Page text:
Fortunately there are people, some of whom we have met on our trip, who are transcendent in their views. One of them is Jean Zaru, Clerk of the Friends Meeting in Ramallah, whom we met yesterday. She believes that neither the oppressor nor the oppressed are free and never will be until the structures of domination and power begin to shift. For the Palestinian refugees, the situation is corrosive to the very core of their dignity as human beings. The degree of separation and violence is greater than in South Africa, said Dr. Mira Rizek, General Secretary of the YWCA-Palestine.

If the Old Testament prophets visited Jerusalem and Ramallah would they recognize the harsh and unremitting political circumstances, ostensibly grounded in Biblical tradition? I think not. There is a good chance they would probably be imprisoned. 


Our Class with Dr. Naim Ateek of the Sabeel Ecumenical Liberation Theology Center

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Today (Thursday, June 28, 2012) we visited the Sabeel Ecumenical Liberation Theology Center in Jerusalem. We were fortunate to meet with Dr. Naim Ateek, the founder of the organization as well as the author of Uustice and Only Justice: A Palestinian Theology of Liberation. I was thrilled to walk in and meet Sarah Thompson who is also a Spelman College graduate.

On Thursdays, the Center  holds a communion service and lunch in which we participated. It was wonderful to participate in a service with a Methodist woman from Oklahoma, a Jewish convert to Christianity, a Mennonite from Indiana, Palestinian Christians, someone from North Carolina, two female Episcopal priests, etc… It was truly a unique experience to hear the first reading in Arabic and other parts of the service in multiple languages. After the readings, Dr. Ateek gave a short meditation and then we all were asked to contextualize the scripture from last Sunday’s lectionary and apply it to the situation of Palestinians under oppression. The result was an amazing communal sermon.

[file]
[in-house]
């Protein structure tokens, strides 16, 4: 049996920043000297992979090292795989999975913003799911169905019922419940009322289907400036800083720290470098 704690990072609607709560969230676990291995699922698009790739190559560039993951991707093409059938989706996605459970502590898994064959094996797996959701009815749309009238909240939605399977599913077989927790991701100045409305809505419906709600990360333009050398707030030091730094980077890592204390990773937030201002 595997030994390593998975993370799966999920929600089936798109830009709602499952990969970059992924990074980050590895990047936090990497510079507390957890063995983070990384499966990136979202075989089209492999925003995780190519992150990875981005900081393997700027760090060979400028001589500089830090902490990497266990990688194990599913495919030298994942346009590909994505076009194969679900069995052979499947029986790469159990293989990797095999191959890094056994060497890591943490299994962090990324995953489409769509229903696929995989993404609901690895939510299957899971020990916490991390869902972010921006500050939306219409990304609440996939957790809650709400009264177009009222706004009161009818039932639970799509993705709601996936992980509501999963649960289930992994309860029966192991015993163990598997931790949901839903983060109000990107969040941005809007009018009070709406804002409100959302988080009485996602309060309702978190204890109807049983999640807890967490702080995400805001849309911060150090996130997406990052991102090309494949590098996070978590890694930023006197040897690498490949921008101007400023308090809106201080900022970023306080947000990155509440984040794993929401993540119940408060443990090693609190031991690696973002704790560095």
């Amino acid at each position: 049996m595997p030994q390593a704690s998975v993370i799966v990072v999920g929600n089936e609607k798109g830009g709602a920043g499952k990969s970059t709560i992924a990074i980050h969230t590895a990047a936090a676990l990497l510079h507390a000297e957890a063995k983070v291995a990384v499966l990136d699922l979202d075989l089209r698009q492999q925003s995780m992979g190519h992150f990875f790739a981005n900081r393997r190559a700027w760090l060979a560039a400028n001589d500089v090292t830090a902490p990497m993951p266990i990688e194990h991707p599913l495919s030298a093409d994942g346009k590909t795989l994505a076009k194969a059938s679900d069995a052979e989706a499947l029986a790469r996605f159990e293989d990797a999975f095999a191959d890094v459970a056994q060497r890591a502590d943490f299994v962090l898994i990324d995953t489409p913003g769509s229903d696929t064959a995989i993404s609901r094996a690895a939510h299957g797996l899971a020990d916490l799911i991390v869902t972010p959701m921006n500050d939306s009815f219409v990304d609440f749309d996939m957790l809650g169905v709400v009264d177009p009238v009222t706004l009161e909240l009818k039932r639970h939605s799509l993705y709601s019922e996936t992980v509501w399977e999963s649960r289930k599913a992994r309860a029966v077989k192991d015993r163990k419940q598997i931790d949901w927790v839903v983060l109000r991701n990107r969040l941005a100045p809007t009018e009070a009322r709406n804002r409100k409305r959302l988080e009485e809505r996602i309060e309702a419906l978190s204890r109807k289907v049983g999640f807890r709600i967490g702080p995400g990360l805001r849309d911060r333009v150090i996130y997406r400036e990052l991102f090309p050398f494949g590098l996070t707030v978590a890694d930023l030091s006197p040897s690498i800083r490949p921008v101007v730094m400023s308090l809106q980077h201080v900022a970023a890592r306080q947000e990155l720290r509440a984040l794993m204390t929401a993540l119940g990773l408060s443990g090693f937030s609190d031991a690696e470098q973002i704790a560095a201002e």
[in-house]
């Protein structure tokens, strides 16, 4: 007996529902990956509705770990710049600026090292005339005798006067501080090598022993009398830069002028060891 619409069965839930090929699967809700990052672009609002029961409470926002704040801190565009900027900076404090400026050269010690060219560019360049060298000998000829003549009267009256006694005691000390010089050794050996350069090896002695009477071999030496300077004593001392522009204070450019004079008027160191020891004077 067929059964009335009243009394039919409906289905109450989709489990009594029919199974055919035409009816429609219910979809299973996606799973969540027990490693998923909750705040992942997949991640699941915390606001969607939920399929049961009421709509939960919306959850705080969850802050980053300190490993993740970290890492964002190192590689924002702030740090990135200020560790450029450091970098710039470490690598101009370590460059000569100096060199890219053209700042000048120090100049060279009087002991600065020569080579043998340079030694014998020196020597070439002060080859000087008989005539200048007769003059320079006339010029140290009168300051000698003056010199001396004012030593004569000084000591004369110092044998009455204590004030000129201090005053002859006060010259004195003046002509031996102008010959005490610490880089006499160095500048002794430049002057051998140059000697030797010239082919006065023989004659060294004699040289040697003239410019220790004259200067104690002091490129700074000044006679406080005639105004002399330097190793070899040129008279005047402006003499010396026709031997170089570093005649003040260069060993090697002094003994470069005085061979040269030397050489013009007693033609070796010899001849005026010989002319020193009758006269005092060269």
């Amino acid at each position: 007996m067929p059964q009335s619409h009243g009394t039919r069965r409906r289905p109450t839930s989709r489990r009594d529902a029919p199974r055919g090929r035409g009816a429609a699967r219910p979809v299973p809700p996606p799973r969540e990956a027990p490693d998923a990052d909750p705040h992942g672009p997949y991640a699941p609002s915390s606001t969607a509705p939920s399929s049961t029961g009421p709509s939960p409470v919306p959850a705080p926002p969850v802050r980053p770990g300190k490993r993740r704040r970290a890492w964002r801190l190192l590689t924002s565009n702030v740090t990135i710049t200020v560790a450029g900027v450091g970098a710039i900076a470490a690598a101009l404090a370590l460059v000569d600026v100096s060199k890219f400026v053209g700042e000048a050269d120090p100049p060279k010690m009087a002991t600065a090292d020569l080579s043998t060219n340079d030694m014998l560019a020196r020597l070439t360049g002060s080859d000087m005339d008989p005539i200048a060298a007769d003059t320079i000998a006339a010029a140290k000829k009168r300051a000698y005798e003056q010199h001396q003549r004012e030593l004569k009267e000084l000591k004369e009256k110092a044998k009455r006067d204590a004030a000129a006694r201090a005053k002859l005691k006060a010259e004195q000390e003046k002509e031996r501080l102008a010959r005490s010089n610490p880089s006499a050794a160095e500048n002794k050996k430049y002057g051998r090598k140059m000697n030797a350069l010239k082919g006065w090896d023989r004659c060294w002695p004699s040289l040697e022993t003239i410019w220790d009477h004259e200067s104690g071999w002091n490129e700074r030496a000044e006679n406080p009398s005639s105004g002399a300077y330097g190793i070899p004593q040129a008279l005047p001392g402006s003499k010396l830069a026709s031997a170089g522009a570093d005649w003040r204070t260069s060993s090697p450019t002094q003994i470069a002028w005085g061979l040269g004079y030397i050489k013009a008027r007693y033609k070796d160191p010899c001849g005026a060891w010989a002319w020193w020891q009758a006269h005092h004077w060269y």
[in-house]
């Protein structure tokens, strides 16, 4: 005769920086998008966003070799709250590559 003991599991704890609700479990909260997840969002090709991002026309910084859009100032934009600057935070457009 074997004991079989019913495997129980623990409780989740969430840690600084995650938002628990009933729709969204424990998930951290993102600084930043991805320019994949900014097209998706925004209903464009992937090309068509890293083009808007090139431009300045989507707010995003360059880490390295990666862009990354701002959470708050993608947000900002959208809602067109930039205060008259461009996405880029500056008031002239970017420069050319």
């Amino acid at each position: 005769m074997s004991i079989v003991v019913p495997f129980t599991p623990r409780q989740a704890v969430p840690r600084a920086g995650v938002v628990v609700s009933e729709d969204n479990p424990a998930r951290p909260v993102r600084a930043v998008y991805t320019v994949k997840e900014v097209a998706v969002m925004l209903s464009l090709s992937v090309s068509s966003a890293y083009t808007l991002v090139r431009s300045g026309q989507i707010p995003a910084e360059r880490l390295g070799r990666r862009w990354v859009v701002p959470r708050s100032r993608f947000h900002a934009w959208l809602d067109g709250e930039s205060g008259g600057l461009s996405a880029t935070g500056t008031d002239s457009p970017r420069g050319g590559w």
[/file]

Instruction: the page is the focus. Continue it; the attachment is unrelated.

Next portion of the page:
We have been in Palestine-Israel for over a week and I have no qualms in characterizing this as a racial state. A 720km, 20 foot wall separates Israeli Palestinians from Israeli Jews, a wall that does not even follow the borders.  Palestinians who live in the West Bank must get permits to travel to other Palestinian cities in the West Bank and/or to travel to Jerusalem. Since 1967, 24,145 Palestinian homes have been demolished. While there are nice highways connecting the illegal Israeli Jewish settlements to each other, Palestinian mobility is restricted by numerous checkpoints and arbitrary road closures. The result is that Palestinians are essentially prisoners and refugees in their own country, second class citizens not unlike South African blacks under Apartheid and African Americans in the United States under Jim Crow. Consequently, as an African American womanist, such theologizing seemed very familiar.

In my worship class at UTS, I learned from Dr. Jann Cather Weaver that liturgy is the work of the people. In this communion service, I felt we truly embodied this concept—-from the communal sermon to the multilingual readings, to the individual receiving of communion in the faith tradition of our neighbor on the left to the serving of communion in our own faith tradition to our neighbor on the right. I thought about the after communion response of how Jesus and his disciples went out into the Mount of Olives. That phrase now has new meaning for me. Not only  have I been to the actual Mount of Olives but I have also communed with Palestinians, the descendants of Jesus. Indeed, I had witnessed for the second time a Palestinian Christian who had broken the bread and blessed the cup. I could not help but think of Jesus, a 1st century Palestinian Jew under Roman occupation and here I was with a 21st century Palestinian Christian under Israeli occupation. No wonder Dr. Ateek’s book is titled Justice and Only Justice.

“He has told you, O mortal, what is good;
and what does the Lord require of you
but to do justice, and to love kindness,
and to walk humbly with your God? ”   Micah 6:8

Pamela Y. Cook

Speaking Up